Our exceptional bus driver and guide, Matt Wentzell, assured us that he could make it up the steep twisty and bumpy dirt road. I remained unconvinced as the road became more twisted and bumpy. Halfway up, we stopped, carefully disembarked and stepped onto a plateau overlooking the narrow, mountain-lined valley. John Weber, who with his wife, Virginia, moved here a dozen years ago to start Orofino Winery, recounted his first impression upon seeing this view. Driving from Eastern Canada, they took a wrong turn and came over the pass into the valley on this same dirt road instead of the main–and equally beautiful–road. They looked at each other and simultaneously said, “This is the place.”
The Similkameen Valley runs northwest off the much larger, and marginally better known, Okanagan Valley in British Columbia. Home to only about 19 wineries and approximately 700 acres of vines, the Similkameen and the Okanagan with its several hundred wineries and roughly 8,600 acres, accounts for over 90 percent of the province’s wine production. (By comparison, Napa Valley comprises about 50,000 acres of vineyards.) And contrary to the conventional impression of Canadian wines, most of the production is not ice wine, but rather dry, still and sparkling.
Indeed, consistent with the prevailing pioneering wine culture–the modern industry is only about 25 years old and many producers narrow that to the last ten years for quality production–winemakers have planted most everything. The results have been astonishingly good, though inconsistent still. Orofino’s single-vineyard Rieslings, for example, are brilliant, combining elegance and finesse with a distinct sense of place, while other producers are still making over-extracted and ponderous reds.
Jay Drysdale of Bella, who makes only sparkling wines, and focuses on single varietals from single vineyards, epitomizes the adventurous spirit. “We are not harnessed by rules,” he says, noting that they have a completely different climate and soil compared to Champagne. “There’s no reason to follow their rules. We must make wines to adapt to our conditions.” And he has. This year Bella produced a total of 2,000 cases of 12 different bubblies, including a half a dozen “Pet-Nats.” His wines are certainly not for everyone, but he has an unbridled enthusiasm, matched only by Buddha, his tail-wagging and body-shaking bulldog. And this enthusiasm, I am sure, will certainly help propel the region forward as, for example, when he says, “I love working in a place where other guys are playing with Touriga, Zinfandel, and Grüner.”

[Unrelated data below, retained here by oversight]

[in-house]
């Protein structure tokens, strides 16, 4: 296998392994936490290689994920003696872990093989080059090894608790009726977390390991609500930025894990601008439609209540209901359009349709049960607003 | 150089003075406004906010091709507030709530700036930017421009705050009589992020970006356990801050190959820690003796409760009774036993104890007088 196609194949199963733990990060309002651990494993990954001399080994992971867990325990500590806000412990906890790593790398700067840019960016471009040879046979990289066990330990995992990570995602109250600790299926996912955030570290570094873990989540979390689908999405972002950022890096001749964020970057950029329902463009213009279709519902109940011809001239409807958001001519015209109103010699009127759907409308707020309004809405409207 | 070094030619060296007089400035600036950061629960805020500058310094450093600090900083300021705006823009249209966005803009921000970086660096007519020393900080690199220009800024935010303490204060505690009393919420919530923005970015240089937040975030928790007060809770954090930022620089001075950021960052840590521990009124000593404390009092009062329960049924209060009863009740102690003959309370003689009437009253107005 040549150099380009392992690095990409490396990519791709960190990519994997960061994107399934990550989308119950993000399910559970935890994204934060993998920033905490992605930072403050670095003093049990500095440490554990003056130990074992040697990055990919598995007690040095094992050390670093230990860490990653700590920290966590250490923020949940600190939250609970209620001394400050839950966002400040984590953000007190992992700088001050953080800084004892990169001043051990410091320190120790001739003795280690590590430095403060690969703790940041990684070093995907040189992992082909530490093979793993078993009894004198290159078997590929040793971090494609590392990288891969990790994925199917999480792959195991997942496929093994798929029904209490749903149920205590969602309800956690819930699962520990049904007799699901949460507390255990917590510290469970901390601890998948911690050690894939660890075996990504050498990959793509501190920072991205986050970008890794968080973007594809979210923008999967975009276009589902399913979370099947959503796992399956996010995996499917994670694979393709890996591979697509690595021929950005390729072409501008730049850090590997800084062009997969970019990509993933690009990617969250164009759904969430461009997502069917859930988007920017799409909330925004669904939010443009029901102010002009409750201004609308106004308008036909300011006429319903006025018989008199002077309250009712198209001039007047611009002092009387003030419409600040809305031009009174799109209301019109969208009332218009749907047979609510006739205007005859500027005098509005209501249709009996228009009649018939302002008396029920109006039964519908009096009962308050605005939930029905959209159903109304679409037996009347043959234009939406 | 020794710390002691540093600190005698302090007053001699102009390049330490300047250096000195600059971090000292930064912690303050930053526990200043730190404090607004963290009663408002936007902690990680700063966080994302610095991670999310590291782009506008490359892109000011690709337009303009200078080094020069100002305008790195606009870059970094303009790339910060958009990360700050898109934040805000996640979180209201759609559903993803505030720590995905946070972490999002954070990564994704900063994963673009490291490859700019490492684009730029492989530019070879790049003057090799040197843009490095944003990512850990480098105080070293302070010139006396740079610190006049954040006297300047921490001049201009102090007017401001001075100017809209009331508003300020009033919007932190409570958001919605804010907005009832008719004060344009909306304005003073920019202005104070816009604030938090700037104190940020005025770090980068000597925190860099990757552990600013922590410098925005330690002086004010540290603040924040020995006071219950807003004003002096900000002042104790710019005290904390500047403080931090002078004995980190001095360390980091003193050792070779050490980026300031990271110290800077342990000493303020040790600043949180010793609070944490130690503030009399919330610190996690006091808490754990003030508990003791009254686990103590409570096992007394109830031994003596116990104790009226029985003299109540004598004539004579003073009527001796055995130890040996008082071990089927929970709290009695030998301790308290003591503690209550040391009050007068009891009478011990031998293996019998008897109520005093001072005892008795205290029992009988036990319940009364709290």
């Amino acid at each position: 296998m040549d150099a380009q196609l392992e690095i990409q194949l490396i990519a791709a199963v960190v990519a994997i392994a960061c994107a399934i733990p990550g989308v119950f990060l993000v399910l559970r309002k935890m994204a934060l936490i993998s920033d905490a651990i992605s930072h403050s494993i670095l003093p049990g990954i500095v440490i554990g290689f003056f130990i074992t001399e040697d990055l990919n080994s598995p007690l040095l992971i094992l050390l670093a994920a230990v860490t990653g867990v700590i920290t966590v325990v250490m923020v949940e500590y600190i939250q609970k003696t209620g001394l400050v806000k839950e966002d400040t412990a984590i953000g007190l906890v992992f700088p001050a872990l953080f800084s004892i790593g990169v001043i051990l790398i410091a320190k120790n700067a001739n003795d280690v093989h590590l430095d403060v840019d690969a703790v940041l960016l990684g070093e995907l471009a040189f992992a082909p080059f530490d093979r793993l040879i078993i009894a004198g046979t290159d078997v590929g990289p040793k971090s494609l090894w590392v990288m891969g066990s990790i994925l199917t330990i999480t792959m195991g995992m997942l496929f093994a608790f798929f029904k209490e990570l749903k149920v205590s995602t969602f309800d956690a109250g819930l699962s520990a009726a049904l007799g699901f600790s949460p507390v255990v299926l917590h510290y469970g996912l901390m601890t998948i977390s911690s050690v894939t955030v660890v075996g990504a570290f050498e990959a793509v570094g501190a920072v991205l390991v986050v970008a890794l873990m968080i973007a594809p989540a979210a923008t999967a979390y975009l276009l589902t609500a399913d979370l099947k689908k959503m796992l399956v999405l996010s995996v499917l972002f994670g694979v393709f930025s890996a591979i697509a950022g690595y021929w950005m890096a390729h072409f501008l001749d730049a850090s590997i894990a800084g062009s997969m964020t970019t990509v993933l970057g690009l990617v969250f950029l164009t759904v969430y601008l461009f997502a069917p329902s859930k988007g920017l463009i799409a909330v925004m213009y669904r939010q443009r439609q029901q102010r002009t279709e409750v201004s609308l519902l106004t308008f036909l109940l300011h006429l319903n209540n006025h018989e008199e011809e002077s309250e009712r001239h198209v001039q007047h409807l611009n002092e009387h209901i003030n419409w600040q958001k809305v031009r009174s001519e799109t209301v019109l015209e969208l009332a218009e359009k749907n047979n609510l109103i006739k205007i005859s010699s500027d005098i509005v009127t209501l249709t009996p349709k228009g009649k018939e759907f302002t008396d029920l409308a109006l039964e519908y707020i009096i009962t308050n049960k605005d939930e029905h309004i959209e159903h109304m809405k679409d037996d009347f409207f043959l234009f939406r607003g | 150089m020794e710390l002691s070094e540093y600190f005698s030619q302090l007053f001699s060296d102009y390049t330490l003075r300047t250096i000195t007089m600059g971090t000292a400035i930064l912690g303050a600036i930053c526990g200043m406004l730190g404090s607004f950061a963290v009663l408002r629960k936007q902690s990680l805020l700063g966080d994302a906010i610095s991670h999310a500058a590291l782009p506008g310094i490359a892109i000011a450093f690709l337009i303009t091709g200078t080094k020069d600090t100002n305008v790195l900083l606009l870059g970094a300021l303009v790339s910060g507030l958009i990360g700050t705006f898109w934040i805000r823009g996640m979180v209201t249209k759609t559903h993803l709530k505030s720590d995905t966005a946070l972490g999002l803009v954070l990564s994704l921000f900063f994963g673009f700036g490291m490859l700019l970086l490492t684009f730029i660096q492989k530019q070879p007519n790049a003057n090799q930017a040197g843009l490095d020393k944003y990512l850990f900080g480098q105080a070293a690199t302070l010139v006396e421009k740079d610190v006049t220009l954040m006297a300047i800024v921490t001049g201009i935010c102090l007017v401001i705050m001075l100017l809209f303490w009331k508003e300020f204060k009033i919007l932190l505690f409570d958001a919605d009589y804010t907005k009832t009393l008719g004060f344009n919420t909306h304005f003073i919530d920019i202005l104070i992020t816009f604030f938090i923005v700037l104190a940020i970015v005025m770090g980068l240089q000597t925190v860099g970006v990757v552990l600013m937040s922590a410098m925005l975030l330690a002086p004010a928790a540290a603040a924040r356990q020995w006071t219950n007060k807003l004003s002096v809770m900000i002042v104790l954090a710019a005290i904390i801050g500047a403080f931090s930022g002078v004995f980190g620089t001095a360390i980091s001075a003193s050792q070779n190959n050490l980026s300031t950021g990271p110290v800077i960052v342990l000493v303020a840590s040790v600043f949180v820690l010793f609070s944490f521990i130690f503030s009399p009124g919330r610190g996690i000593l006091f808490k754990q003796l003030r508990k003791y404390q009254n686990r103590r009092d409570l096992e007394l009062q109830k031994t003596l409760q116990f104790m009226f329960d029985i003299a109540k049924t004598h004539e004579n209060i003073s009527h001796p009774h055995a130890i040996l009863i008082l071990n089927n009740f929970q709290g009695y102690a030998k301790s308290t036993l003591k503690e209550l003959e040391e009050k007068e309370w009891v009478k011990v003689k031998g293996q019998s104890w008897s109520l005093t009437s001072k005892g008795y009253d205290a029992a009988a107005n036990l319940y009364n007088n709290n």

Along with Orofino, Little Farm Winery and Clos du Soleil Winery are two other outstanding producers whose wines will make the Similkameen a name to remember. Co-owners Rhys Pender, MW and Alishan Driediger, at Little Farm Winery, aptly named considering the garage-sized winery, produce small quantities of exciting Riesling and Chardonnay, while Mike Clark at Clos du Soleil shows the extraordinary diversity of the area with his suave red and white Bordeaux blends as well as an uncommonly deep and elegant Pinot Blanc. These three wineries and their vineyards are within a couple of miles of one another, yet the variations in soil and exposure–the shadows cast by the mountains exert an enormous influence on temperature–allow varieties as different as Cabernet Sauvignon and Riesling to thrive in close proximity.
Across the pass in the Okanagan Valley, Pender explains that the culture and feeling is more akin to Napa compared to the rural and laid-back Sonoma-like Similkameen. With majestic houses and wineries bordering the lake, the Okanagan actually makes Napa look down-market. The views are breathtaking, matching many of the wines. But still, not surprisingly given the youthfulness of the area, inconsistency remains.
What is consistent, however, is the spirit of adventure; the, “why not try it” attitude. Take, for example, CedarCreek Estate Winery’s 2016 Ehrenfelser, made from the grape, a cross between Silvaner and Riesling, of the same name. Instead of ripping out the few remaining acres of it, they have made a delightfully floral fruit salad of a wine with gripping acidity that prevents it from being cloying. CedarCreek refers to it as a “patio-sipper,” but I think they underestimate its complexity and balance. Indeed, there’s a modesty bordering on insecurity on behalf of most of the producers in these valleys that is reflected in the tremendous quality/price ratio of the wines. Sadly, for those of us south of the border, the wines are virtually impossible to find. When and if we can find them, I suspect the prices will be far higher thanks to our three-tier distribution system.
The pioneering spirit of Donald Triggs, one of the pioneers in the Okanagan Valley and certainly now past normal retirement age, is still very much alive after he sold the Jackson-Triggs winery in 2006. He founded Jackson-Triggs with Allan Jackson in 1993 and it went on to become Canada’s most important winery. Now, he and his wife, Elaine, have started anew, purchasing vineyards and creating a winery, Culmina Family Estate Winery, in the Golden Mile Bench, the Okanagan’s only officially classified sub-region. They were the first in the Okanagan to plant Grüner Veltliner (2011). Six or seven other growers have followed. What is amazing about Culmina’s wines is how good they are despite coming from vines that are only a few years old.